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Aluminum effect on growth of citrus roots in solution and soil systems

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Published .
Written in English

Book details:

Edition Notes

Statementby Zhongyan Lin
The Physical Object
Paginationxiii, 137 leaves :
Number of Pages137
ID Numbers
Open LibraryOL24359491M

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Aluminum effect on growth of citrus roots in solution and soil systems. By Zhongyan Lin. Abstract (Thesis) Thesis (Ph. D.)--University of Florida, (Bibliography) Includes bibliographical references (leaves )(Statement of Responsibility) by Zhongyan LinAuthor: Zhongyan Lin.   Low pH and high Al concentration are the factors contributing to poor citrus growth and shortened lifespan of trees (Lin and Myhre, ). Although the effects of Al on mineral nutrient (Lin and Myhre, b) and CO 2 assimilation (Pereira et al., ; Chen et al., ) of citrus have been investigated by a few researchers, very Cited by:   1. Introduction. Aluminum (Al) is a light metal that makes up 7% of the earth’s crust, occurring as a harmless oxide and aluminosilicate. However, when in acid mineral soils (especially pH soil solution and becomes toxic to sensitive plants (Bennet et al., , Poschenrieder et al., ).It usually contaminates the soil, water and food chains from sources such as food. The size of a citrus tree is linked to the size of its root system. Larger, more vigorous root systems can support more shoots. Conversely, more shoots grow in response to root system growth as supported through photosynthesis. When the root system is damaged or diseased, leaves fall off the citrus tree.

Aluminum in higher concentration may affect the growth of root and had a tillage pan and which had high soil aluminum at depths >15 cm. in solution decreased the root to shoot ratio of. Aluminum (Al) toxicity in acidic soils is a global agricultural problem that limits crop productivity through the inhibition of root growth. However, poor management associated with the application of soil acidity amendments such as lime (CaCO3) in certain crop types can pose a threat to low-input farming practices. Accordingly, it is important to develop appropriate techniques for the.   Sometimes, citrus leaves will curl when there’s extreme weather conditions, such as heat, cold and wind, so check the soil to be sure! Citrus in Pots and Containers. If a citrus tree is not in the ground but in a pot, then there should be no problem with root rot, as pots have drainage holes, unless the pot is sitting in a tray of water!!!   ‘Sour pummelo’ (Citrus grandis) and ‘Xuegan’ (C. sinensis) seedlings were irrigated for 18 weeks with nutrient solution containing 0 (−Al) and mM AlCl 3 6H 2 O (+Al) × 0, 50 and μM KH 2 PO 4.C. sinensis was more tolerant to aluminum (Al) than C. orus (P) alleviated the toxic effects of Al on seedlings. Under Al stress, P increased root Al, but decreased.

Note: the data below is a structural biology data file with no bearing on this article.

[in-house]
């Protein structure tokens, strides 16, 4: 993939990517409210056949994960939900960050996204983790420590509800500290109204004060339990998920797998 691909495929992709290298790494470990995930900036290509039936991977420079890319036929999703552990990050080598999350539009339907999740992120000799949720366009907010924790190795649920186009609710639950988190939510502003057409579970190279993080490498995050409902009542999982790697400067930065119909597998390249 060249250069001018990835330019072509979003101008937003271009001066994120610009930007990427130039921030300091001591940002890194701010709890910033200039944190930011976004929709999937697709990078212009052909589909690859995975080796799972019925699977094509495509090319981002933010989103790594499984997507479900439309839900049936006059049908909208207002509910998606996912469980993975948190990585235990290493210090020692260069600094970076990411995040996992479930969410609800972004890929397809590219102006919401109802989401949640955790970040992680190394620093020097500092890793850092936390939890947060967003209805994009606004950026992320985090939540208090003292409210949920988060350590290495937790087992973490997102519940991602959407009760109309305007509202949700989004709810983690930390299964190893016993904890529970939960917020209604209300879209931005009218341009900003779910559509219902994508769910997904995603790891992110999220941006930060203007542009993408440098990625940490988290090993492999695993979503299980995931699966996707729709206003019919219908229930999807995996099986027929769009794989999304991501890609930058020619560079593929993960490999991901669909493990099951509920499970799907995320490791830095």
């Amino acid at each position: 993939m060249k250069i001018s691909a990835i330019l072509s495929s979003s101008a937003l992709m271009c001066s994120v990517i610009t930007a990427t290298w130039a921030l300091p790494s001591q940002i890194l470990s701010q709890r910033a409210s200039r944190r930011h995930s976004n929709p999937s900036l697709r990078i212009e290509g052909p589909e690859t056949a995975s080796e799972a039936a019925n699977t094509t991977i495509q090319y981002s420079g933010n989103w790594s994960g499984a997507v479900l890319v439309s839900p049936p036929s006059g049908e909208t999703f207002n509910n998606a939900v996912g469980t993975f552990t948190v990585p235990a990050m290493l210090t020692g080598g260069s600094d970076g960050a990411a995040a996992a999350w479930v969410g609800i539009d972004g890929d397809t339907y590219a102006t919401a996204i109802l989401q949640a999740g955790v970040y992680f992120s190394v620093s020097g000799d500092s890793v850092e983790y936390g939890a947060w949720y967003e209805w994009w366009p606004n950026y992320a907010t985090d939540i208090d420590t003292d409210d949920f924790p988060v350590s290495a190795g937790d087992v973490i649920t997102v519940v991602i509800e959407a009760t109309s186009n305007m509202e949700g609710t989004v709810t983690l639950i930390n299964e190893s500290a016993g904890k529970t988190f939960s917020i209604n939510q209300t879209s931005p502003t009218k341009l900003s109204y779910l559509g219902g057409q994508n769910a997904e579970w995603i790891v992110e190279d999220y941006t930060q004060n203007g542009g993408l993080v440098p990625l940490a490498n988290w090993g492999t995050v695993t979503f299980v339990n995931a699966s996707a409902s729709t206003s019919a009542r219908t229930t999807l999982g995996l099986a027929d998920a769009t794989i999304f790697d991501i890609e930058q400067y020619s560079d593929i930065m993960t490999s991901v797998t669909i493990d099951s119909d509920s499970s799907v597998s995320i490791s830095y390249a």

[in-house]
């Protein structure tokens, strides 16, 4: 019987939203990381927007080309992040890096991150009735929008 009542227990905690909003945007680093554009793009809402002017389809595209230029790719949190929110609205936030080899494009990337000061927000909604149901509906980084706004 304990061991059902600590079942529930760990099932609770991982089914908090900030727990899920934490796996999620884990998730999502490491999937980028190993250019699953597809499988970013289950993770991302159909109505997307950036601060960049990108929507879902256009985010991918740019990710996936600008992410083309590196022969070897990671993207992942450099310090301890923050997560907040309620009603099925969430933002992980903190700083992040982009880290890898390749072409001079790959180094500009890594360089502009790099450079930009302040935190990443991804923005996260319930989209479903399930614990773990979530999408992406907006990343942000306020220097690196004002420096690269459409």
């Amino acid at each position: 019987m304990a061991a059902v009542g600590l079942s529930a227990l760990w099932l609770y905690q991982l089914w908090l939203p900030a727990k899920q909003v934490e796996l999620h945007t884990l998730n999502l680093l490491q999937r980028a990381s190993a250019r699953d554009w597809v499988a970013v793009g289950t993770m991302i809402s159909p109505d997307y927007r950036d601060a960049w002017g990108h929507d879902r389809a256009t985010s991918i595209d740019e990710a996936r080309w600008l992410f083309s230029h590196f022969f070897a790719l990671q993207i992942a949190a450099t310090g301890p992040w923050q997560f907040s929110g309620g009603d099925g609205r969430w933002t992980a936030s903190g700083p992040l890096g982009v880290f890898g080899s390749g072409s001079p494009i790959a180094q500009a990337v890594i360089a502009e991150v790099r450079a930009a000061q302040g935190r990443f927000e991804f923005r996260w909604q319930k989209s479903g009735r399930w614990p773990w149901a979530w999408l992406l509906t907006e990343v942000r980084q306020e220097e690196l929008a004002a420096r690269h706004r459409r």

Explore the latest full-text research PDFs, articles, conference papers, preprints and more on ALUMINUM TOXICITY. Find methods information, sources, references or conduct a . As soil pH decreases, nutrients, such as phosphorus, usually decrease in plant availability because of precipitate reactions with iron and aluminum. However, plants can affect their micro-environment and are often found to grow well over a range of soil pH. This range of successful growth is . Aluminum toxicity limits plant growth mainly through its adverse effects on root growth and development. Under acidic soil conditions, active, phytotoxic forms of Al are released to the soil solution to levels that can inhibit root growth and damage roots (Foy, , ; Delhaize et al., a). The mechanistic basis for Al toxicity effects on root growth is still a matter of speculation, but it almost certainly involves decreased cell division at the root apex. In this series of experiments, we attempt to determine whether Al enters meristematic cells and binds to nuclei when roots are exposed to a low Al 3+ activity in solution.